On the occasion of the 100th anniversary of the Armenian Genocide, the youth of Greater Boston led their community during a vigil at the Armenian Heritage Park on April 24. Thousands of Armenians and non-Armenians braved frigid temperatures on this historic day to demand justice for the still-unrecognized crime.
Sheriff Peter Koutoujian spoke about his family’s experience in the genocide. He talked about how his grandfather escaped the genocide with his great aunt, how he found safety behind the retreating French cavalry, and how he trekked through freezing temperatures and snow, all the while shaking his sister so she would not fall asleep because he knew that if she did, she would die. A product of his environment, Koutoujian noted the tireless work he and his family have taken part in to maintain their Armenian identity—going to Armenian school board meetings and enrolling his children in Sayat Nova, ACYOA, and Sunday School, a schedule shared by many members of the Armenian-American community. He encouraged the thousands of youth members present to take up careers in business, government, and politics, and to elect Armenians to public office so our cause becomes a part of government policy.
The next to speak was Marie Carine Boggis. Like the three elderly Armenians who participated in the afternoon section of the commemoration, Boggis was also a survivor—a survivor of the Rwandan Genocide. She said that genocides are not spontaneous episodes of murder, but are part of a chain of events. She recounted her childhood in a school in Rwanda where attendance was taken by separating Tutsis from the rest of the group, and mocking them. This was the first phase in the cycle of genocide, the institutionalized racism against and the dehumanization of its soon-to-be victims. April is also the month the Rwandan Genocide began. Bogiss said that she felt hopeless during the 100 days of the Rwandan Genocide, thinking that this was normal life for many around the world, that the strong always subject the weak to oppression and mass murder. As with the Armenian Genocide, there have been reactionary accounts to the Rwandan Genocide, accusing the Tutsis of committing a counter-genocide against the Hutus. Identifying the signs of the genocide that our ancestors went through could have saved Borgiss from the trauma she endured.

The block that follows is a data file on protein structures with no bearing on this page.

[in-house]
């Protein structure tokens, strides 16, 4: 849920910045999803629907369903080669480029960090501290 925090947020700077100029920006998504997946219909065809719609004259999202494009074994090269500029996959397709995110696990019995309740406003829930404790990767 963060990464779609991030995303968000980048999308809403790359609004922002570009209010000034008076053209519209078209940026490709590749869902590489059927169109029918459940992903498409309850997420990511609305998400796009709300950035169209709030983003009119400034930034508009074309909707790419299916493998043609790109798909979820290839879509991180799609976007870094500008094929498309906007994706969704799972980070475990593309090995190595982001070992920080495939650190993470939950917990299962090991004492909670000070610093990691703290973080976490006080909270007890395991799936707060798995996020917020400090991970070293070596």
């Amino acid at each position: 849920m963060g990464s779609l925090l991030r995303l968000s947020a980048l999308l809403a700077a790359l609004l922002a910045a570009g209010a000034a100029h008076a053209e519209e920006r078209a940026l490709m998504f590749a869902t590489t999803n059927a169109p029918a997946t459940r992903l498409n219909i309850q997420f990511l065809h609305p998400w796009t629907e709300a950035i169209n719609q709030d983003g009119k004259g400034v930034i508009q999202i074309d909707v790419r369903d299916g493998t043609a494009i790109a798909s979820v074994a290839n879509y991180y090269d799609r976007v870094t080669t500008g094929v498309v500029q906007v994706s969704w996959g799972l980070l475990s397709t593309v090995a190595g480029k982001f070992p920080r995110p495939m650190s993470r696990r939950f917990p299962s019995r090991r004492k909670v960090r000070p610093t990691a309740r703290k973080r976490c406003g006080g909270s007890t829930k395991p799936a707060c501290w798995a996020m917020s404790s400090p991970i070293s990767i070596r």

Over a couple of months this year, Armenia, a once-obscure and tiny country, had made headlines in every major news outlet. Human rights lawyers Amal Clooney (nee Alamuddin) and Geoffrey Robertson made their statements in the European Court for Human Rights to charge Dogu Perincek of racism after his statements qualifying the Armenian Genocide as “an international lie.” Visits from the Kardashian family drew much-needed attention to our cause. Kanye West also accompanied the family along the trip, visiting monasteries, churches, and the Dzidzernagapert Genocide Memorial. West was introduced to the culture and music of Armenian at the Tumo Center for Creative Technologies in Yerevan. An impromptu concert that night at Swan Lake by West served as a makeshift cultural exchange between the West and the Near East. A hastily decided jump into the lake, an unlikely event in the U.S. due to security concerns, erased the boundaries between the hip hop pioneer and his fans, with many jumping in to embrace him.
On the eve of the Centennial, System of a Down took the stage for the Yerevan leg of their global “Wake Up the Souls” tour to raise awareness for the Armenian Genocide. The free concert drew thousands who braved the pouring rain in Republic Square. During a concert streamed live, they energized the crowd with their unique blend of Armenian-inspired alternative metal and left many in the diaspora homesick and jealous of their friends who were able to attend. Armenians around the world felt that finally, their cause was the concern of not just the descendants of the survivors but the whole of the international community.
Back in Boston, the atmosphere was triumphant and jovial. It was not one of grief and despair. There was a sense of unity among organizations and pride at the work accomplished over the past decades. Longtime community activist George Barmakian addressed the crowd, informing them of the massive advances we have made in the past 100 years. For the first time, a Turkish human rights groups, Bostonbullular, joined our community in the vigil. They expressed their condolences to the descendants of the victims and demanded the Turkish government recognize the genocide. Kurds also joined the vigil.
Barmakian concluded, “The centennial is a turning point. Now is the time for our revival. Now is the time of our rebirth. Now is the time for us to band together, to take the next step in the evolution of our people. We, the next generation, must lead the way. It starts here, it starts tonight.”
To end the vigil, Sayat Nova members spontaneously joined hands and danced to kochari. A new chapter was written for the international Armenian community, one where we are no longer victims of the genocide but victors over the extermination plans set out 100 years ago. No longer are we to remain a national question brought up nominally by major powers to pressure others in the international sphere; as Scout Tufankjian has said, we are now an exclamation point.